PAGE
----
Sep. 21, 2003: Quit Picking on Public School Teachers!

A recent newspaper column criticized Gov. Sonny Perdue for not doing enough to get rid of “incompetent teachers.” I assume the comment was intended as a political shot at the governor, but it splattered on schoolteachers and I didn’t like it. I have a son and son-in-law who are high school teachers. I know how hard their jobs are. I wouldn’t do it, and I doubt most of you would either, yet those of us who don’t have the foggiest idea of what goes in the classroom find it convenient to dismiss schoolteachers as incompetent and responsible for all that is wrong with public education.

It would be helpful if someone would define “incompetent teachers.” While doing that, would they also include definitions for incompetent administrators, incompetent school board members, incompetent bureaucrats and incompetent politicians? That only seems fair. For example, are teachers incompetent who find themselves stuck in the poorest school systems in Georgia, where there isn’t enough money for even the most basic teaching materials?

Do teachers become incompetent after getting snarled in miles of red tape from federal- and state-mandated accountability programs to which they have little input? Is it because politicians and bureaucrats think they have the answers on how to improve public education that teachers are given so little say about what they teach, how they teach and when they teach? Is it because we don’t trust their judgment, even though they are the ones on the firing line? Is there some logical reason that we can’t leave teachers the hell alone and just let them teach?

Do teachers become incompetent by coming to class two hours early each day with supplies they purchased out of their own pockets because the school system either can’t or won’t purchase them? Or is it from grading papers and working on lesson plans at night, while distracted by the student they know has unlimited potential but is not showing it in class? So, the worried teacher calls the parent to see what is going on and finds out that the parent doesn’t have a clue and doesn’t care. In this case, is the teacher incompetent, or could it be the parent? Any chance politicians will pass a law that will let the governor get rid of incompetent parents?

Perhaps teachers become incompetent from dealing not only with apathetic parents and their equally apathetic children, but with know-it-all education “experts” who couldn’t teach the 3 Rs for a living if you spotted them the first two Rs? Then throw in meddlesome school boards, budget cuts, more accountability and less responsibility, drugs, weapons, dress codes, discipline problems, social promotions, lawyers, publicity-seeking politicians, anonymous bureaucrats and second-guessing media.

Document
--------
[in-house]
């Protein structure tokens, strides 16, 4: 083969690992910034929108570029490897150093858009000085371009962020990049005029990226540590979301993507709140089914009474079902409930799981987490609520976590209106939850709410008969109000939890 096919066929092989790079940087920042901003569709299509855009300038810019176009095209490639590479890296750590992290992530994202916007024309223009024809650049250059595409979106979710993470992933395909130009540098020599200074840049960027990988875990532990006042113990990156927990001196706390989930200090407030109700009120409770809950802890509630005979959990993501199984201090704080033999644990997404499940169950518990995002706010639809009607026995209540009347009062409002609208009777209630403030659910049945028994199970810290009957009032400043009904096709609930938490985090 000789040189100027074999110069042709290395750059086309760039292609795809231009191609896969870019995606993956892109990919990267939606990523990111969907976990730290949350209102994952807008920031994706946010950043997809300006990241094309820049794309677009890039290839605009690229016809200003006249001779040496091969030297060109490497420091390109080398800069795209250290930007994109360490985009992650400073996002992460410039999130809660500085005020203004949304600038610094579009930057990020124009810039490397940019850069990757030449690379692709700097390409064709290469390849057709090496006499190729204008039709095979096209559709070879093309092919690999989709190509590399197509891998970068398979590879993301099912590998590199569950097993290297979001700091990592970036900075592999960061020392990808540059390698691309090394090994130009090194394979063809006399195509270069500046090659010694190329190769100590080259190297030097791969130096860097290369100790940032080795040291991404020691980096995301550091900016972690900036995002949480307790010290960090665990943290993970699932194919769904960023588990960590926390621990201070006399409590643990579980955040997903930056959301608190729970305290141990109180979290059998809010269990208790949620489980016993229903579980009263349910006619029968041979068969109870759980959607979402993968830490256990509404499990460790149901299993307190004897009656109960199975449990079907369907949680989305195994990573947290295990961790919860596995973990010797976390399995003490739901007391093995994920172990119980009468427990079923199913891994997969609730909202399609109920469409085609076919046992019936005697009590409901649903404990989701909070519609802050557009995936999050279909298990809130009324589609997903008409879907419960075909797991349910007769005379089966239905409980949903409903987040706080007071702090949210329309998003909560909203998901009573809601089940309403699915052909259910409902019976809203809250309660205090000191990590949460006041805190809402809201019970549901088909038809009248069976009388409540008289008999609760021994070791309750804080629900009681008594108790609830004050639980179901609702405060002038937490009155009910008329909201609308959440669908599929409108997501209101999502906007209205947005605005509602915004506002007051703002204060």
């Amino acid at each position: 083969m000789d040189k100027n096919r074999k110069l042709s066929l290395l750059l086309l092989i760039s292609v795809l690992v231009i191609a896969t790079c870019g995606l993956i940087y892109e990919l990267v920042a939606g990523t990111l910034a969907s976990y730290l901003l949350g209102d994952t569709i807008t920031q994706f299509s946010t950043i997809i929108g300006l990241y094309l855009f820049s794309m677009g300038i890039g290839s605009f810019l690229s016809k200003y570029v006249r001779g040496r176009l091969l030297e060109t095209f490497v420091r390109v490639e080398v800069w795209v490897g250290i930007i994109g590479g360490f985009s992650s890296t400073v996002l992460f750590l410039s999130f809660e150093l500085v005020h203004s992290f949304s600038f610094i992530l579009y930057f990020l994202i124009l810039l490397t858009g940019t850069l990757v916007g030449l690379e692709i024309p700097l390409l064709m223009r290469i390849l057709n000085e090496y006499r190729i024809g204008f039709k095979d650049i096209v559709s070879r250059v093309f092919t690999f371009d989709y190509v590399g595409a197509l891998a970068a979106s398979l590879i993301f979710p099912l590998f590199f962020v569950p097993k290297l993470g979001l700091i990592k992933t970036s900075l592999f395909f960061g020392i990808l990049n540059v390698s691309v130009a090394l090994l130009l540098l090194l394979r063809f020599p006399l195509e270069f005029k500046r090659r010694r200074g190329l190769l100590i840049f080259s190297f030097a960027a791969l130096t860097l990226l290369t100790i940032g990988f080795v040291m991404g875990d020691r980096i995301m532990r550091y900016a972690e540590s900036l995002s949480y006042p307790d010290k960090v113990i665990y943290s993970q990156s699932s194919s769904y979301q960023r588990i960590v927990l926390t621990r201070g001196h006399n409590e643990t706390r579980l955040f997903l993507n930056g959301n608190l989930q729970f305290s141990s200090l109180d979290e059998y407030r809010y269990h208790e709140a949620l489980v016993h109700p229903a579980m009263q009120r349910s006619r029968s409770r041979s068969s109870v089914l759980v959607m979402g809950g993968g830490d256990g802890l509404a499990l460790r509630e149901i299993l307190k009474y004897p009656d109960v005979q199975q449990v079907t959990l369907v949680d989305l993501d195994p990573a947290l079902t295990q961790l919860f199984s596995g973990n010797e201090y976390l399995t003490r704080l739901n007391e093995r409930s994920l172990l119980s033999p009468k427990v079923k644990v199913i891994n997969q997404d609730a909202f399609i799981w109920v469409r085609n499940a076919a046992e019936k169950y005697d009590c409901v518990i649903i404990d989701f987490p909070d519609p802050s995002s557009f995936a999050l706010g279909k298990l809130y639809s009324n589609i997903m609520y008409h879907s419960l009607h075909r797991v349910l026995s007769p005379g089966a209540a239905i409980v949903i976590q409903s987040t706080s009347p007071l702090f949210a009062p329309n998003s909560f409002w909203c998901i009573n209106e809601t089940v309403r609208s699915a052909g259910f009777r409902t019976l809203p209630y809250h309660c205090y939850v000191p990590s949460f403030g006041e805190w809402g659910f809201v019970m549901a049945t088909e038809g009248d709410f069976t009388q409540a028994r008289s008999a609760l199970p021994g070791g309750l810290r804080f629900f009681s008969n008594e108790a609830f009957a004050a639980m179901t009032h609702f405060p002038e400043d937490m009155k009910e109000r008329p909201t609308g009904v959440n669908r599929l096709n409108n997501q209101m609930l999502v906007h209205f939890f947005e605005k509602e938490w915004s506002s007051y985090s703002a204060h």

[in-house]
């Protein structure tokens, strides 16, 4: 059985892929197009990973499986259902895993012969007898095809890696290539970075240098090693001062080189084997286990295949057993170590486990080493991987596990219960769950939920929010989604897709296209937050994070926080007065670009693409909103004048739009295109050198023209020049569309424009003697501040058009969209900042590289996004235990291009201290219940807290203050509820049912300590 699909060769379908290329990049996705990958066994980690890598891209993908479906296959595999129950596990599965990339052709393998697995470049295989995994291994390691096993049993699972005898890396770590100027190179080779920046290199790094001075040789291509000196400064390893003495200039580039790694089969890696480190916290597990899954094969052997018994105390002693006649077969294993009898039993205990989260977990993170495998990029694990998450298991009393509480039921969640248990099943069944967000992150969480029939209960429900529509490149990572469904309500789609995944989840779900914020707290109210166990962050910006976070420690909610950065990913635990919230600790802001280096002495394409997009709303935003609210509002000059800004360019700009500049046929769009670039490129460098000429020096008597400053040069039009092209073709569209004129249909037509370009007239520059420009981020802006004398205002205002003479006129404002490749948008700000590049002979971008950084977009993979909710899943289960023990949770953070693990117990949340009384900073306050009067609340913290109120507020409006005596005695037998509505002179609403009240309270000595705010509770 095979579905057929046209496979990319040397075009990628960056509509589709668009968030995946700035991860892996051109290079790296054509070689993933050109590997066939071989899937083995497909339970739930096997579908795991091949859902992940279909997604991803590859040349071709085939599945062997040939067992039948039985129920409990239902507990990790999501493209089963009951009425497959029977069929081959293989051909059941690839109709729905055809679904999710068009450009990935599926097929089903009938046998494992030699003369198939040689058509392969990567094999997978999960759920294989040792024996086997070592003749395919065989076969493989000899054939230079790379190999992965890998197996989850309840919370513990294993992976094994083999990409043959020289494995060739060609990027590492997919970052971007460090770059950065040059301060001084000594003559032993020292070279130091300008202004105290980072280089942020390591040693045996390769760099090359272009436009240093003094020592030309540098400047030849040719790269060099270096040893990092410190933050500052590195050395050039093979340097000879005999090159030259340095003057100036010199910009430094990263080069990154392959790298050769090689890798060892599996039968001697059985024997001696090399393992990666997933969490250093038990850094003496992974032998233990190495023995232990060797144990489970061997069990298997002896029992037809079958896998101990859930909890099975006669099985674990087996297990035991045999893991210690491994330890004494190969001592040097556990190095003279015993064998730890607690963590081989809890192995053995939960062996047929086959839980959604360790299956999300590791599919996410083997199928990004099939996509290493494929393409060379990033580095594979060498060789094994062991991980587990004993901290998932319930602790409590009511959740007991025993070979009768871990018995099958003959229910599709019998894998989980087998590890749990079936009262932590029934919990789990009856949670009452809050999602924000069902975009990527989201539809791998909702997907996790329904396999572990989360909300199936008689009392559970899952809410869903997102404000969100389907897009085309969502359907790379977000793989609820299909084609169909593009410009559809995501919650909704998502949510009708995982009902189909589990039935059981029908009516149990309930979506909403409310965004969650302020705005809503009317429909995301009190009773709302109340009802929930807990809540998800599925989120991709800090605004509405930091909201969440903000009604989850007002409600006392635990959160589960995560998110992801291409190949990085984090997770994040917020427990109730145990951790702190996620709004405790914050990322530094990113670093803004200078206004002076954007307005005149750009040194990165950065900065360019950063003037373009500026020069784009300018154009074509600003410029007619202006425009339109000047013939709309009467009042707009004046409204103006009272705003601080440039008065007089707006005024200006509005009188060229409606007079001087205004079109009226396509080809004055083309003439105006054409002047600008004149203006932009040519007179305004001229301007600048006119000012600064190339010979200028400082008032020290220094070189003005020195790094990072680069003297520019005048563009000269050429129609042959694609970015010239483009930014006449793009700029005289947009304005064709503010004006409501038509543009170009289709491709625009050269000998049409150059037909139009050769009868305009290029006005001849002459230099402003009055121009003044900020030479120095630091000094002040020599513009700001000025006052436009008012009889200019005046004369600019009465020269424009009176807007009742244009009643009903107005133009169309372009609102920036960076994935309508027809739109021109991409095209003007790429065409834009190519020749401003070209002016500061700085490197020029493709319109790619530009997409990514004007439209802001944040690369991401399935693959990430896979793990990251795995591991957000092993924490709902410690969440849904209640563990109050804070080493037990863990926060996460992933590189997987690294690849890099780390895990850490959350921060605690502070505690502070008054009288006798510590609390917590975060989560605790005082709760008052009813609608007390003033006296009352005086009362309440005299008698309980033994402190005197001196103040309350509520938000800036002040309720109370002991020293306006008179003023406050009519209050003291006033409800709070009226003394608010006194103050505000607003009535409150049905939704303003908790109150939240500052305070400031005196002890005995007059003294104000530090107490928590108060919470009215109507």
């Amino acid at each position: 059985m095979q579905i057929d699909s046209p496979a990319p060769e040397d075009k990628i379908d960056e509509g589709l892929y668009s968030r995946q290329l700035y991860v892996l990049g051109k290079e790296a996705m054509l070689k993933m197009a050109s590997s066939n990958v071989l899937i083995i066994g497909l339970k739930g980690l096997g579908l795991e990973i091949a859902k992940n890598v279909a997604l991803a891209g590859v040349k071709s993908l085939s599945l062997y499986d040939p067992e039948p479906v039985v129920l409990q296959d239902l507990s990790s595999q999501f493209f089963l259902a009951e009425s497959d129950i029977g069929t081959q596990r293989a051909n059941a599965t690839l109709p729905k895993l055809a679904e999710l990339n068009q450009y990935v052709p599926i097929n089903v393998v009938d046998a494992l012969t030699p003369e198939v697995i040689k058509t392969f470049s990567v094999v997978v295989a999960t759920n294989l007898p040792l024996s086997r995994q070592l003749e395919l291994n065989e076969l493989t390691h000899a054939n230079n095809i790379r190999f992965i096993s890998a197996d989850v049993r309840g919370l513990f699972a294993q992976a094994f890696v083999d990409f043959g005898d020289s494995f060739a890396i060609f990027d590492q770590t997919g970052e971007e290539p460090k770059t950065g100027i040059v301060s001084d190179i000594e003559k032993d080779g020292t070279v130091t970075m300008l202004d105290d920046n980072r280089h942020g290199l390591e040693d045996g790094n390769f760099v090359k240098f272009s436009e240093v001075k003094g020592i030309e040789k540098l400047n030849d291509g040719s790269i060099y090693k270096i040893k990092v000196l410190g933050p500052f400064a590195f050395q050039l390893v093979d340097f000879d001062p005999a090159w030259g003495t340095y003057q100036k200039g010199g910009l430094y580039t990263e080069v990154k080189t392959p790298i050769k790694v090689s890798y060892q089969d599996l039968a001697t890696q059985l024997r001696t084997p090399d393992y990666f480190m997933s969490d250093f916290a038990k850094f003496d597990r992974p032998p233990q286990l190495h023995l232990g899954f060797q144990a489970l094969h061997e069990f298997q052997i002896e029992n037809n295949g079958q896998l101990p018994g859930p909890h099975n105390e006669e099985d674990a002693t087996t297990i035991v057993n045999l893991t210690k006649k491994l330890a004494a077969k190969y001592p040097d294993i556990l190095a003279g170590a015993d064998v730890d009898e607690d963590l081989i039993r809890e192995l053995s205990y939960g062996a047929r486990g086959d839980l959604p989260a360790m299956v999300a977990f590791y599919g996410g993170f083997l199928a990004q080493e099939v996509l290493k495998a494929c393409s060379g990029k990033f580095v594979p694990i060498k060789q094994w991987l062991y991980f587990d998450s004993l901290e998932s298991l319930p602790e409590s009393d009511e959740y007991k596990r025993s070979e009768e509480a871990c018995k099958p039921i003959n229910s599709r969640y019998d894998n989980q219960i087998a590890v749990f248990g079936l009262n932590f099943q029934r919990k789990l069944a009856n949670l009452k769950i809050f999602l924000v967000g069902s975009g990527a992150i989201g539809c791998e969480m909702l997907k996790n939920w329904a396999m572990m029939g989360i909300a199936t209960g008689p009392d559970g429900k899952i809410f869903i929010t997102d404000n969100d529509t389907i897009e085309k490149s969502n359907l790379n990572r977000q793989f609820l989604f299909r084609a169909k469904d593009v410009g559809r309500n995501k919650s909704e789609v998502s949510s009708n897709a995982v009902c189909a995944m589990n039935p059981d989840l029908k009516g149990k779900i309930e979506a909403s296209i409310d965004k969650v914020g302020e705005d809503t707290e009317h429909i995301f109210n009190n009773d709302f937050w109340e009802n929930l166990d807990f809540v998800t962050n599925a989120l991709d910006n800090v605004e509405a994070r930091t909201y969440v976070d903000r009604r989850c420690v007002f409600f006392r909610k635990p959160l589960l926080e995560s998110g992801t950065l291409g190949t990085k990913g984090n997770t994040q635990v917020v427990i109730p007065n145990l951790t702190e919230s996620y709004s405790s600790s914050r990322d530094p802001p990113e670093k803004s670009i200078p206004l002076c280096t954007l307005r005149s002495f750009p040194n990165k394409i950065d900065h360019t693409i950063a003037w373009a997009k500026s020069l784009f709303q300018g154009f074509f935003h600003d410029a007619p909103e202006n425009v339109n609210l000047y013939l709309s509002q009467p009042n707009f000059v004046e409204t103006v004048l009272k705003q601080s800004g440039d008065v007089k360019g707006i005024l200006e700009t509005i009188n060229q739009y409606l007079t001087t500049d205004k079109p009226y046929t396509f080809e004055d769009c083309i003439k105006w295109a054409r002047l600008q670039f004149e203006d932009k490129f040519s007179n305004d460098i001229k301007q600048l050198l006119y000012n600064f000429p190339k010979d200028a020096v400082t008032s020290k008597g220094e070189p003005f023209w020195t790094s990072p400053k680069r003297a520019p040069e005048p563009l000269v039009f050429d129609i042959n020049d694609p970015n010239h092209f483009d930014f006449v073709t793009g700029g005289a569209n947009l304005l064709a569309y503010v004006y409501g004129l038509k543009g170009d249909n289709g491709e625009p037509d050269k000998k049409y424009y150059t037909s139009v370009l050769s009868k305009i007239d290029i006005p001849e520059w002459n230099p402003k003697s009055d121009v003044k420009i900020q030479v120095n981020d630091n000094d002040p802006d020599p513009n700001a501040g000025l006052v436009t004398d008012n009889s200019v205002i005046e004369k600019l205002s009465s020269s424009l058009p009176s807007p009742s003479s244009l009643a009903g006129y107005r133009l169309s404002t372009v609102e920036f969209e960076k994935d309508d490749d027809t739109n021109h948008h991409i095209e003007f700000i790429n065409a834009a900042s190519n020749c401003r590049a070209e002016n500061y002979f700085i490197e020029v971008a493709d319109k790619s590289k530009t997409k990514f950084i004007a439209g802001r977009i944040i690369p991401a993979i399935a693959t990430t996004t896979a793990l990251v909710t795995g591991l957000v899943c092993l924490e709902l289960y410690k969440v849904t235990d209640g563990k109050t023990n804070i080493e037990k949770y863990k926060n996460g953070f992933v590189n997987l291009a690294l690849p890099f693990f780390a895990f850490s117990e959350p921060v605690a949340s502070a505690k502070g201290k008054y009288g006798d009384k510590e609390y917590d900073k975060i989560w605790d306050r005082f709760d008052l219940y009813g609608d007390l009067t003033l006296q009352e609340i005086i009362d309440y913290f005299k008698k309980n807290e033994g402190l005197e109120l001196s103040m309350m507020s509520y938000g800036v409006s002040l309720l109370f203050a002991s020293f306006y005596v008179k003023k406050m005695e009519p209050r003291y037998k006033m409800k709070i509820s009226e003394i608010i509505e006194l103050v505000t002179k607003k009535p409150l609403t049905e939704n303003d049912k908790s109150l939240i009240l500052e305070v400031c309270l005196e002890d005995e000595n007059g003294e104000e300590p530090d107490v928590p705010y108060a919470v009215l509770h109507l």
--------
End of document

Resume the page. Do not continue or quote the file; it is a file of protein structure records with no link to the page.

Is it solely the teachers’ fault that Georgia finished 50th out of 50 states in SAT scores? Or does some of the responsibility rest with us? We chant the mantra of educational excellence, but not if it means paying more taxes or requiring some coddled athlete to crack the books if he wants to get the ball on Friday nights. Criticizing overworked and underpaid public school teachers as the problem is both easy and wrong. There is more than enough blame to go around.

Maybe we pay our incompetent teachers too much money. After all, Atlanta Braves pitcher Greg Maddux has to throw twelve pitches in one inning of one game in one season before he makes as much as these incompetent teachers make in a year. And we all know how much more of a contribution Maddux is making to the well-being of our society than our teachers.

I hope Gov. Perdue gets rid of all those incompetent teachers as the writer suggested. Maybe politicians and bureaucrats then will hold the remaining teachers to the same high standards they place on themselves. And don’t worry about replacements. I am sure plenty of people are willing to put up with the lack of support and constant sniping that public school teachers endure daily.

In the meantime, I suggest we quit picking on public school teachers. Let them do what they are perfectly capable of doing without our interference. Let them teach.